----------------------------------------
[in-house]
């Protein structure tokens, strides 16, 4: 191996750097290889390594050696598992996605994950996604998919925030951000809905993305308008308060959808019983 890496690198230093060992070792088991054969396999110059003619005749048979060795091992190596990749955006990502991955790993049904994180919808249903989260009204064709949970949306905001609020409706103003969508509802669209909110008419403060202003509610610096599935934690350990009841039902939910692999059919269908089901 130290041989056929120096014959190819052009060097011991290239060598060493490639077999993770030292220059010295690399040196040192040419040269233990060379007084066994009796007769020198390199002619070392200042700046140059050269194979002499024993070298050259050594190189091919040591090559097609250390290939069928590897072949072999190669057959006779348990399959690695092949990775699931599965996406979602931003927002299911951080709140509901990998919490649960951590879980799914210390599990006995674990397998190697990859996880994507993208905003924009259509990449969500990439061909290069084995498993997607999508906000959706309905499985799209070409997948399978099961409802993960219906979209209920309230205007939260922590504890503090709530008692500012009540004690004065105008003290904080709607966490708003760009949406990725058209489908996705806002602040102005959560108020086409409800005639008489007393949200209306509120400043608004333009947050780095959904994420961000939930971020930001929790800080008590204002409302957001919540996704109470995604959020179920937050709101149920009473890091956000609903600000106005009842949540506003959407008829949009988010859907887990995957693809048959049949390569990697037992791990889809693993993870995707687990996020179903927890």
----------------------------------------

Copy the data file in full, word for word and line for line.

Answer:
[in-house]
């Protein structure tokens, strides 16, 4: 191996750097290889390594050696598992996605994950996604998919925030951000809905993305308008308060959808019983 890496690198230093060992070792088991054969396999110059003619005749048979060795091992190596990749955006990502991955790993049904994180919808249903989260009204064709949970949306905001609020409706103003969508509802669209909110008419403060202003509610610096599935934690350990009841039902939910692999059919269908089901 130290041989056929120096014959190819052009060097011991290239060598060493490639077999993770030292220059010295690399040196040192040419040269233990060379007084066994009796007769020198390199002619070392200042700046140059050269194979002499024993070298050259050594190189091919040591090559097609250390290939069928590897072949072999190669057959006779348990399959690695092949990775699931599965996406979602931003927002299911951080709140509901990998919490649960951590879980799914210390599990006995674990397998190697990859996880994507993208905003924009259509990449969500990439061909290069084995498993997607999508906000959706309905499985799209070409997948399978099961409802993960219906979209209920309230205007939260922590504890503090709530008692500012009540004690004065105008003290904080709607966490708003760009949406990725058209489908996705806002602040102005959560108020086409409800005639008489007393949200209306509120400043608004333009947050780095959904994420961000939930971020930001929790800080008590204002409302957001919540996704109470995604959020179920937050709101149920009473890091956000609903600000106005009842949540506003959407008829949009988010859907887990995957693809048959049949390569990697037992791990889809693993993870995707687990996020179903927890």